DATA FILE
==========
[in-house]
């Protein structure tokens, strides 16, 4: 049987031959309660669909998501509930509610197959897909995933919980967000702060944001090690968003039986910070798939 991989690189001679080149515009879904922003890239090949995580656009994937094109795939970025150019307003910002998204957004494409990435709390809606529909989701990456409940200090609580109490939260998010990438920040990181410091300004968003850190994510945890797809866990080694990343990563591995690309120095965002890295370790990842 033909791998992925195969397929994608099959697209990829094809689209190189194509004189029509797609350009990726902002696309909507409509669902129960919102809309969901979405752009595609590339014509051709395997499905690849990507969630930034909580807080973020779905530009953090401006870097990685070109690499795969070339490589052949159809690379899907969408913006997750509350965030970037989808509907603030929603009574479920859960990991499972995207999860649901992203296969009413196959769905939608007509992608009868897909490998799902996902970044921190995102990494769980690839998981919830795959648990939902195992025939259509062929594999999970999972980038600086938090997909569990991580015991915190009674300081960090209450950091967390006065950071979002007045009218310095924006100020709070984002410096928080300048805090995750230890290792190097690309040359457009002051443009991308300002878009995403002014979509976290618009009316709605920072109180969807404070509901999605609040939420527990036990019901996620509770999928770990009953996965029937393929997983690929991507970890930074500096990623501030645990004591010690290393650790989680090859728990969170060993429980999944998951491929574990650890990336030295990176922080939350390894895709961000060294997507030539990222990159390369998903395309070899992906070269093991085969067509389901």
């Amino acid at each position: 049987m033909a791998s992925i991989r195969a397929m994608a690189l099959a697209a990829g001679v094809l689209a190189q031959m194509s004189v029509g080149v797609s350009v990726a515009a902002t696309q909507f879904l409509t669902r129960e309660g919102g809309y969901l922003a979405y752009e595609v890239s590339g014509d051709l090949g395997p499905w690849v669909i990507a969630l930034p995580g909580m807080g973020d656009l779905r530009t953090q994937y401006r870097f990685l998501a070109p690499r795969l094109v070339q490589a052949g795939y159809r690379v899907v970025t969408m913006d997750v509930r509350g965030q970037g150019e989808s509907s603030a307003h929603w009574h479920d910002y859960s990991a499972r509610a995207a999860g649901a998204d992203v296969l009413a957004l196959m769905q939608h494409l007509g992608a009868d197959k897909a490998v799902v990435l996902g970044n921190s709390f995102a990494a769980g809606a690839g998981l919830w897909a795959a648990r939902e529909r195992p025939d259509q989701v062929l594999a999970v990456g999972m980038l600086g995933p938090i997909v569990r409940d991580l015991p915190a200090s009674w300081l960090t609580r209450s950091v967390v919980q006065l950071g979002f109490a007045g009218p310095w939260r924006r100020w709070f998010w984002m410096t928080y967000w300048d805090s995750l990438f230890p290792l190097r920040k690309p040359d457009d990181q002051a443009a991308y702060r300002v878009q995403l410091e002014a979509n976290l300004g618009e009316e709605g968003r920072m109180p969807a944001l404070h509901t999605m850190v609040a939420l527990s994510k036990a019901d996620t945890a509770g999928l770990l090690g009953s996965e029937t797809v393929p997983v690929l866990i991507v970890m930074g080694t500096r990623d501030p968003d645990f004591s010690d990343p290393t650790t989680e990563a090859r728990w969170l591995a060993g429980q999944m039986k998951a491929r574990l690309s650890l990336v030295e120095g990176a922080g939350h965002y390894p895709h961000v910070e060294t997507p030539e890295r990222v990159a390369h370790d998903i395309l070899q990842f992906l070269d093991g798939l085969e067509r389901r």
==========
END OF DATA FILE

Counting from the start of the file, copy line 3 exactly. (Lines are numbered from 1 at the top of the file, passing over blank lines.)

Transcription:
């Amino acid at each position: 049987m033909a791998s992925i991989r195969a397929m994608a690189l099959a697209a990829g001679v094809l689209a190189q031959m194509s004189v029509g080149v797609s350009v990726a515009a902002t696309q909507f879904l409509t669902r129960e309660g919102g809309y969901l922003a979405y752009e595609v890239s590339g014509d051709l090949g395997p499905w690849v669909i990507a969630l930034p995580g909580m807080g973020d656009l779905r530009t953090q994937y401006r870097f990685l998501a070109p690499r795969l094109v070339q490589a052949g795939y159809r690379v899907v970025t969408m913006d997750v509930r509350g965030q970037g150019e989808s509907s603030a307003h929603w009574h479920d910002y859960s990991a499972r509610a995207a999860g649901a998204d992203v296969l009413a957004l196959m769905q939608h494409l007509g992608a009868d197959k897909a490998v799902v990435l996902g970044n921190s709390f995102a990494a769980g809606a690839g998981l919830w897909a795959a648990r939902e529909r195992p025939d259509q989701v062929l594999a999970v990456g999972m980038l600086g995933p938090i997909v569990r409940d991580l015991p915190a200090s009674w300081l960090t609580r209450s950091v967390v919980q006065l950071g979002f109490a007045g009218p310095w939260r924006r100020w709070f998010w984002m410096t928080y967000w300048d805090s995750l990438f230890p290792l190097r920040k690309p040359d457009d990181q002051a443009a991308y702060r300002v878009q995403l410091e002014a979509n976290l300004g618009e009316e709605g968003r920072m109180p969807a944001l404070h509901t999605m850190v609040a939420l527990s994510k036990a019901d996620t945890a509770g999928l770990l090690g009953s996965e029937t797809v393929p997983v690929l866990i991507v970890m930074g080694t500096r990623d501030p968003d645990f004591s010690d990343p290393t650790t989680e990563a090859r728990w969170l591995a060993g429980q999944m039986k998951a491929r574990l690309s650890l990336v030295e120095g990176a922080g939350h965002y390894p895709h961000v910070e060294t997507p030539e890295r990222v990159a390369h370790d998903i395309l070899q990842f992906l070269d093991g798939l085969e067509r389901r």